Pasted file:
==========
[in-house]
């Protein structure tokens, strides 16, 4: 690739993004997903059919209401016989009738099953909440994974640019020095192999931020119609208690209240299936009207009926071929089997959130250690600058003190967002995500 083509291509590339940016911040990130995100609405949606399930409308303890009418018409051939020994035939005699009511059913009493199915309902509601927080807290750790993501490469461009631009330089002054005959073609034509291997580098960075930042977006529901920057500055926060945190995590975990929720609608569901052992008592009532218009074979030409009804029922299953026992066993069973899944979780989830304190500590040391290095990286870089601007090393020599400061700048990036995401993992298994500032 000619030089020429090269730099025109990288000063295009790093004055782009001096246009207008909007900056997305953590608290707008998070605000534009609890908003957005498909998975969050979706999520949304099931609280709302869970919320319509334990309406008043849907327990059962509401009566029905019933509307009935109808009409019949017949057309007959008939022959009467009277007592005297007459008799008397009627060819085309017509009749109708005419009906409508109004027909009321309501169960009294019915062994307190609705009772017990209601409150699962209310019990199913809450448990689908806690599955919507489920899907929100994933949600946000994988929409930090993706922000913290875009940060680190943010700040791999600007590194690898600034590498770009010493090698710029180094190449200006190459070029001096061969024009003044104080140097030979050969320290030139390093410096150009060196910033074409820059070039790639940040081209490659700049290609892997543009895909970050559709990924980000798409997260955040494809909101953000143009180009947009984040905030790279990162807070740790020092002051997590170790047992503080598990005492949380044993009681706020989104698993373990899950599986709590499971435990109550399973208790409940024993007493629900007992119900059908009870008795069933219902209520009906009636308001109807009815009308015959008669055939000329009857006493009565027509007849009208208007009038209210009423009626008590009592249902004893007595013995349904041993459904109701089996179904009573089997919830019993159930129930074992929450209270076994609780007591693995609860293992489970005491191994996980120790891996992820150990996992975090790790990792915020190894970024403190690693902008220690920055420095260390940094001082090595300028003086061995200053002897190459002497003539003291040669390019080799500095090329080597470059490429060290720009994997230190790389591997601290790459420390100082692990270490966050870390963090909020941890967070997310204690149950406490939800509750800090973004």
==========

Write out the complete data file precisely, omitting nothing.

[in-house]
């Protein structure tokens, strides 16, 4: 690739993004997903059919209401016989009738099953909440994974640019020095192999931020119609208690209240299936009207009926071929089997959130250690600058003190967002995500 083509291509590339940016911040990130995100609405949606399930409308303890009418018409051939020994035939005699009511059913009493199915309902509601927080807290750790993501490469461009631009330089002054005959073609034509291997580098960075930042977006529901920057500055926060945190995590975990929720609608569901052992008592009532218009074979030409009804029922299953026992066993069973899944979780989830304190500590040391290095990286870089601007090393020599400061700048990036995401993992298994500032 000619030089020429090269730099025109990288000063295009790093004055782009001096246009207008909007900056997305953590608290707008998070605000534009609890908003957005498909998975969050979706999520949304099931609280709302869970919320319509334990309406008043849907327990059962509401009566029905019933509307009935109808009409019949017949057309007959008939022959009467009277007592005297007459008799008397009627060819085309017509009749109708005419009906409508109004027909009321309501169960009294019915062994307190609705009772017990209601409150699962209310019990199913809450448990689908806690599955919507489920899907929100994933949600946000994988929409930090993706922000913290875009940060680190943010700040791999600007590194690898600034590498770009010493090698710029180094190449200006190459070029001096061969024009003044104080140097030979050969320290030139390093410096150009060196910033074409820059070039790639940040081209490659700049290609892997543009895909970050559709990924980000798409997260955040494809909101953000143009180009947009984040905030790279990162807070740790020092002051997590170790047992503080598990005492949380044993009681706020989104698993373990899950599986709590499971435990109550399973208790409940024993007493629900007992119900059908009870008795069933219902209520009906009636308001109807009815009308015959008669055939000329009857006493009565027509007849009208208007009038209210009423009626008590009592249902004893007595013995349904041993459904109701089996179904009573089997919830019993159930129930074992929450209270076994609780007591693995609860293992489970005491191994996980120790891996992820150990996992975090790790990792915020190894970024403190690693902008220690920055420095260390940094001082090595300028003086061995200053002897190459002497003539003291040669390019080799500095090329080597470059490429060290720009994997230190790389591997601290790459420390100082692990270490966050870390963090909020941890967070997310204690149950406490939800509750800090973004």